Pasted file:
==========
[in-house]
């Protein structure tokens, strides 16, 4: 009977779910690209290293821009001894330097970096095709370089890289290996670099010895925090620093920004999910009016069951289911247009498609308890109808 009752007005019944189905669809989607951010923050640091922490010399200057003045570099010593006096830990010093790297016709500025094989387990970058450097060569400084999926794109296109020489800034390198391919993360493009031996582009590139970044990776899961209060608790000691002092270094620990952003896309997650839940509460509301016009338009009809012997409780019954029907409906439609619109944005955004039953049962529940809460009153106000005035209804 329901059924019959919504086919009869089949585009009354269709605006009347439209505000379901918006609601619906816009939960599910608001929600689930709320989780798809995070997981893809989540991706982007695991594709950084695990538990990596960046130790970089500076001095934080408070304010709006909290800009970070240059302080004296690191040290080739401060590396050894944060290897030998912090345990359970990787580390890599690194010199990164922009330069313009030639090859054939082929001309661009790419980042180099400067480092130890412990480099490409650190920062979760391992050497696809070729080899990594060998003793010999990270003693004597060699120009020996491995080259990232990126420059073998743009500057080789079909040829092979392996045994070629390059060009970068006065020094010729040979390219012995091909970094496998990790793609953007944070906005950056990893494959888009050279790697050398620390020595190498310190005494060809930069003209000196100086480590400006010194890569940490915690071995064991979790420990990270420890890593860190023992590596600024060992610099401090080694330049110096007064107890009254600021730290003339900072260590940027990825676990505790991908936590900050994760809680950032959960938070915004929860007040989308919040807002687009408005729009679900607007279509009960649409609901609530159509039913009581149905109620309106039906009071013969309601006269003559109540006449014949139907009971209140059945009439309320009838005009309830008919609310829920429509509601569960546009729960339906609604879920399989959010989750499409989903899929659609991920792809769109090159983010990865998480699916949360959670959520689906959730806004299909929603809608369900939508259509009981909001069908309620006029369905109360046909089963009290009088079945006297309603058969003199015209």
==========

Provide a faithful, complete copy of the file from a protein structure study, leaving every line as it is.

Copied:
[in-house]
């Protein structure tokens, strides 16, 4: 009977779910690209290293821009001894330097970096095709370089890289290996670099010895925090620093920004999910009016069951289911247009498609308890109808 009752007005019944189905669809989607951010923050640091922490010399200057003045570099010593006096830990010093790297016709500025094989387990970058450097060569400084999926794109296109020489800034390198391919993360493009031996582009590139970044990776899961209060608790000691002092270094620990952003896309997650839940509460509301016009338009009809012997409780019954029907409906439609619109944005955004039953049962529940809460009153106000005035209804 329901059924019959919504086919009869089949585009009354269709605006009347439209505000379901918006609601619906816009939960599910608001929600689930709320989780798809995070997981893809989540991706982007695991594709950084695990538990990596960046130790970089500076001095934080408070304010709006909290800009970070240059302080004296690191040290080739401060590396050894944060290897030998912090345990359970990787580390890599690194010199990164922009330069313009030639090859054939082929001309661009790419980042180099400067480092130890412990480099490409650190920062979760391992050497696809070729080899990594060998003793010999990270003693004597060699120009020996491995080259990232990126420059073998743009500057080789079909040829092979392996045994070629390059060009970068006065020094010729040979390219012995091909970094496998990790793609953007944070906005950056990893494959888009050279790697050398620390020595190498310190005494060809930069003209000196100086480590400006010194890569940490915690071995064991979790420990990270420890890593860190023992590596600024060992610099401090080694330049110096007064107890009254600021730290003339900072260590940027990825676990505790991908936590900050994760809680950032959960938070915004929860007040989308919040807002687009408005729009679900607007279509009960649409609901609530159509039913009581149905109620309106039906009071013969309601006269003559109540006449014949139907009971209140059945009439309320009838005009309830008919609310829920429509509601569960546009729960339906609604879920399989959010989750499409989903899929659609991920792809769109090159983010990865998480699916949360959670959520689906959730806004299909929603809608369900939508259509009981909001069908309620006029369905109360046909089963009290009088079945006297309603058969003199015209």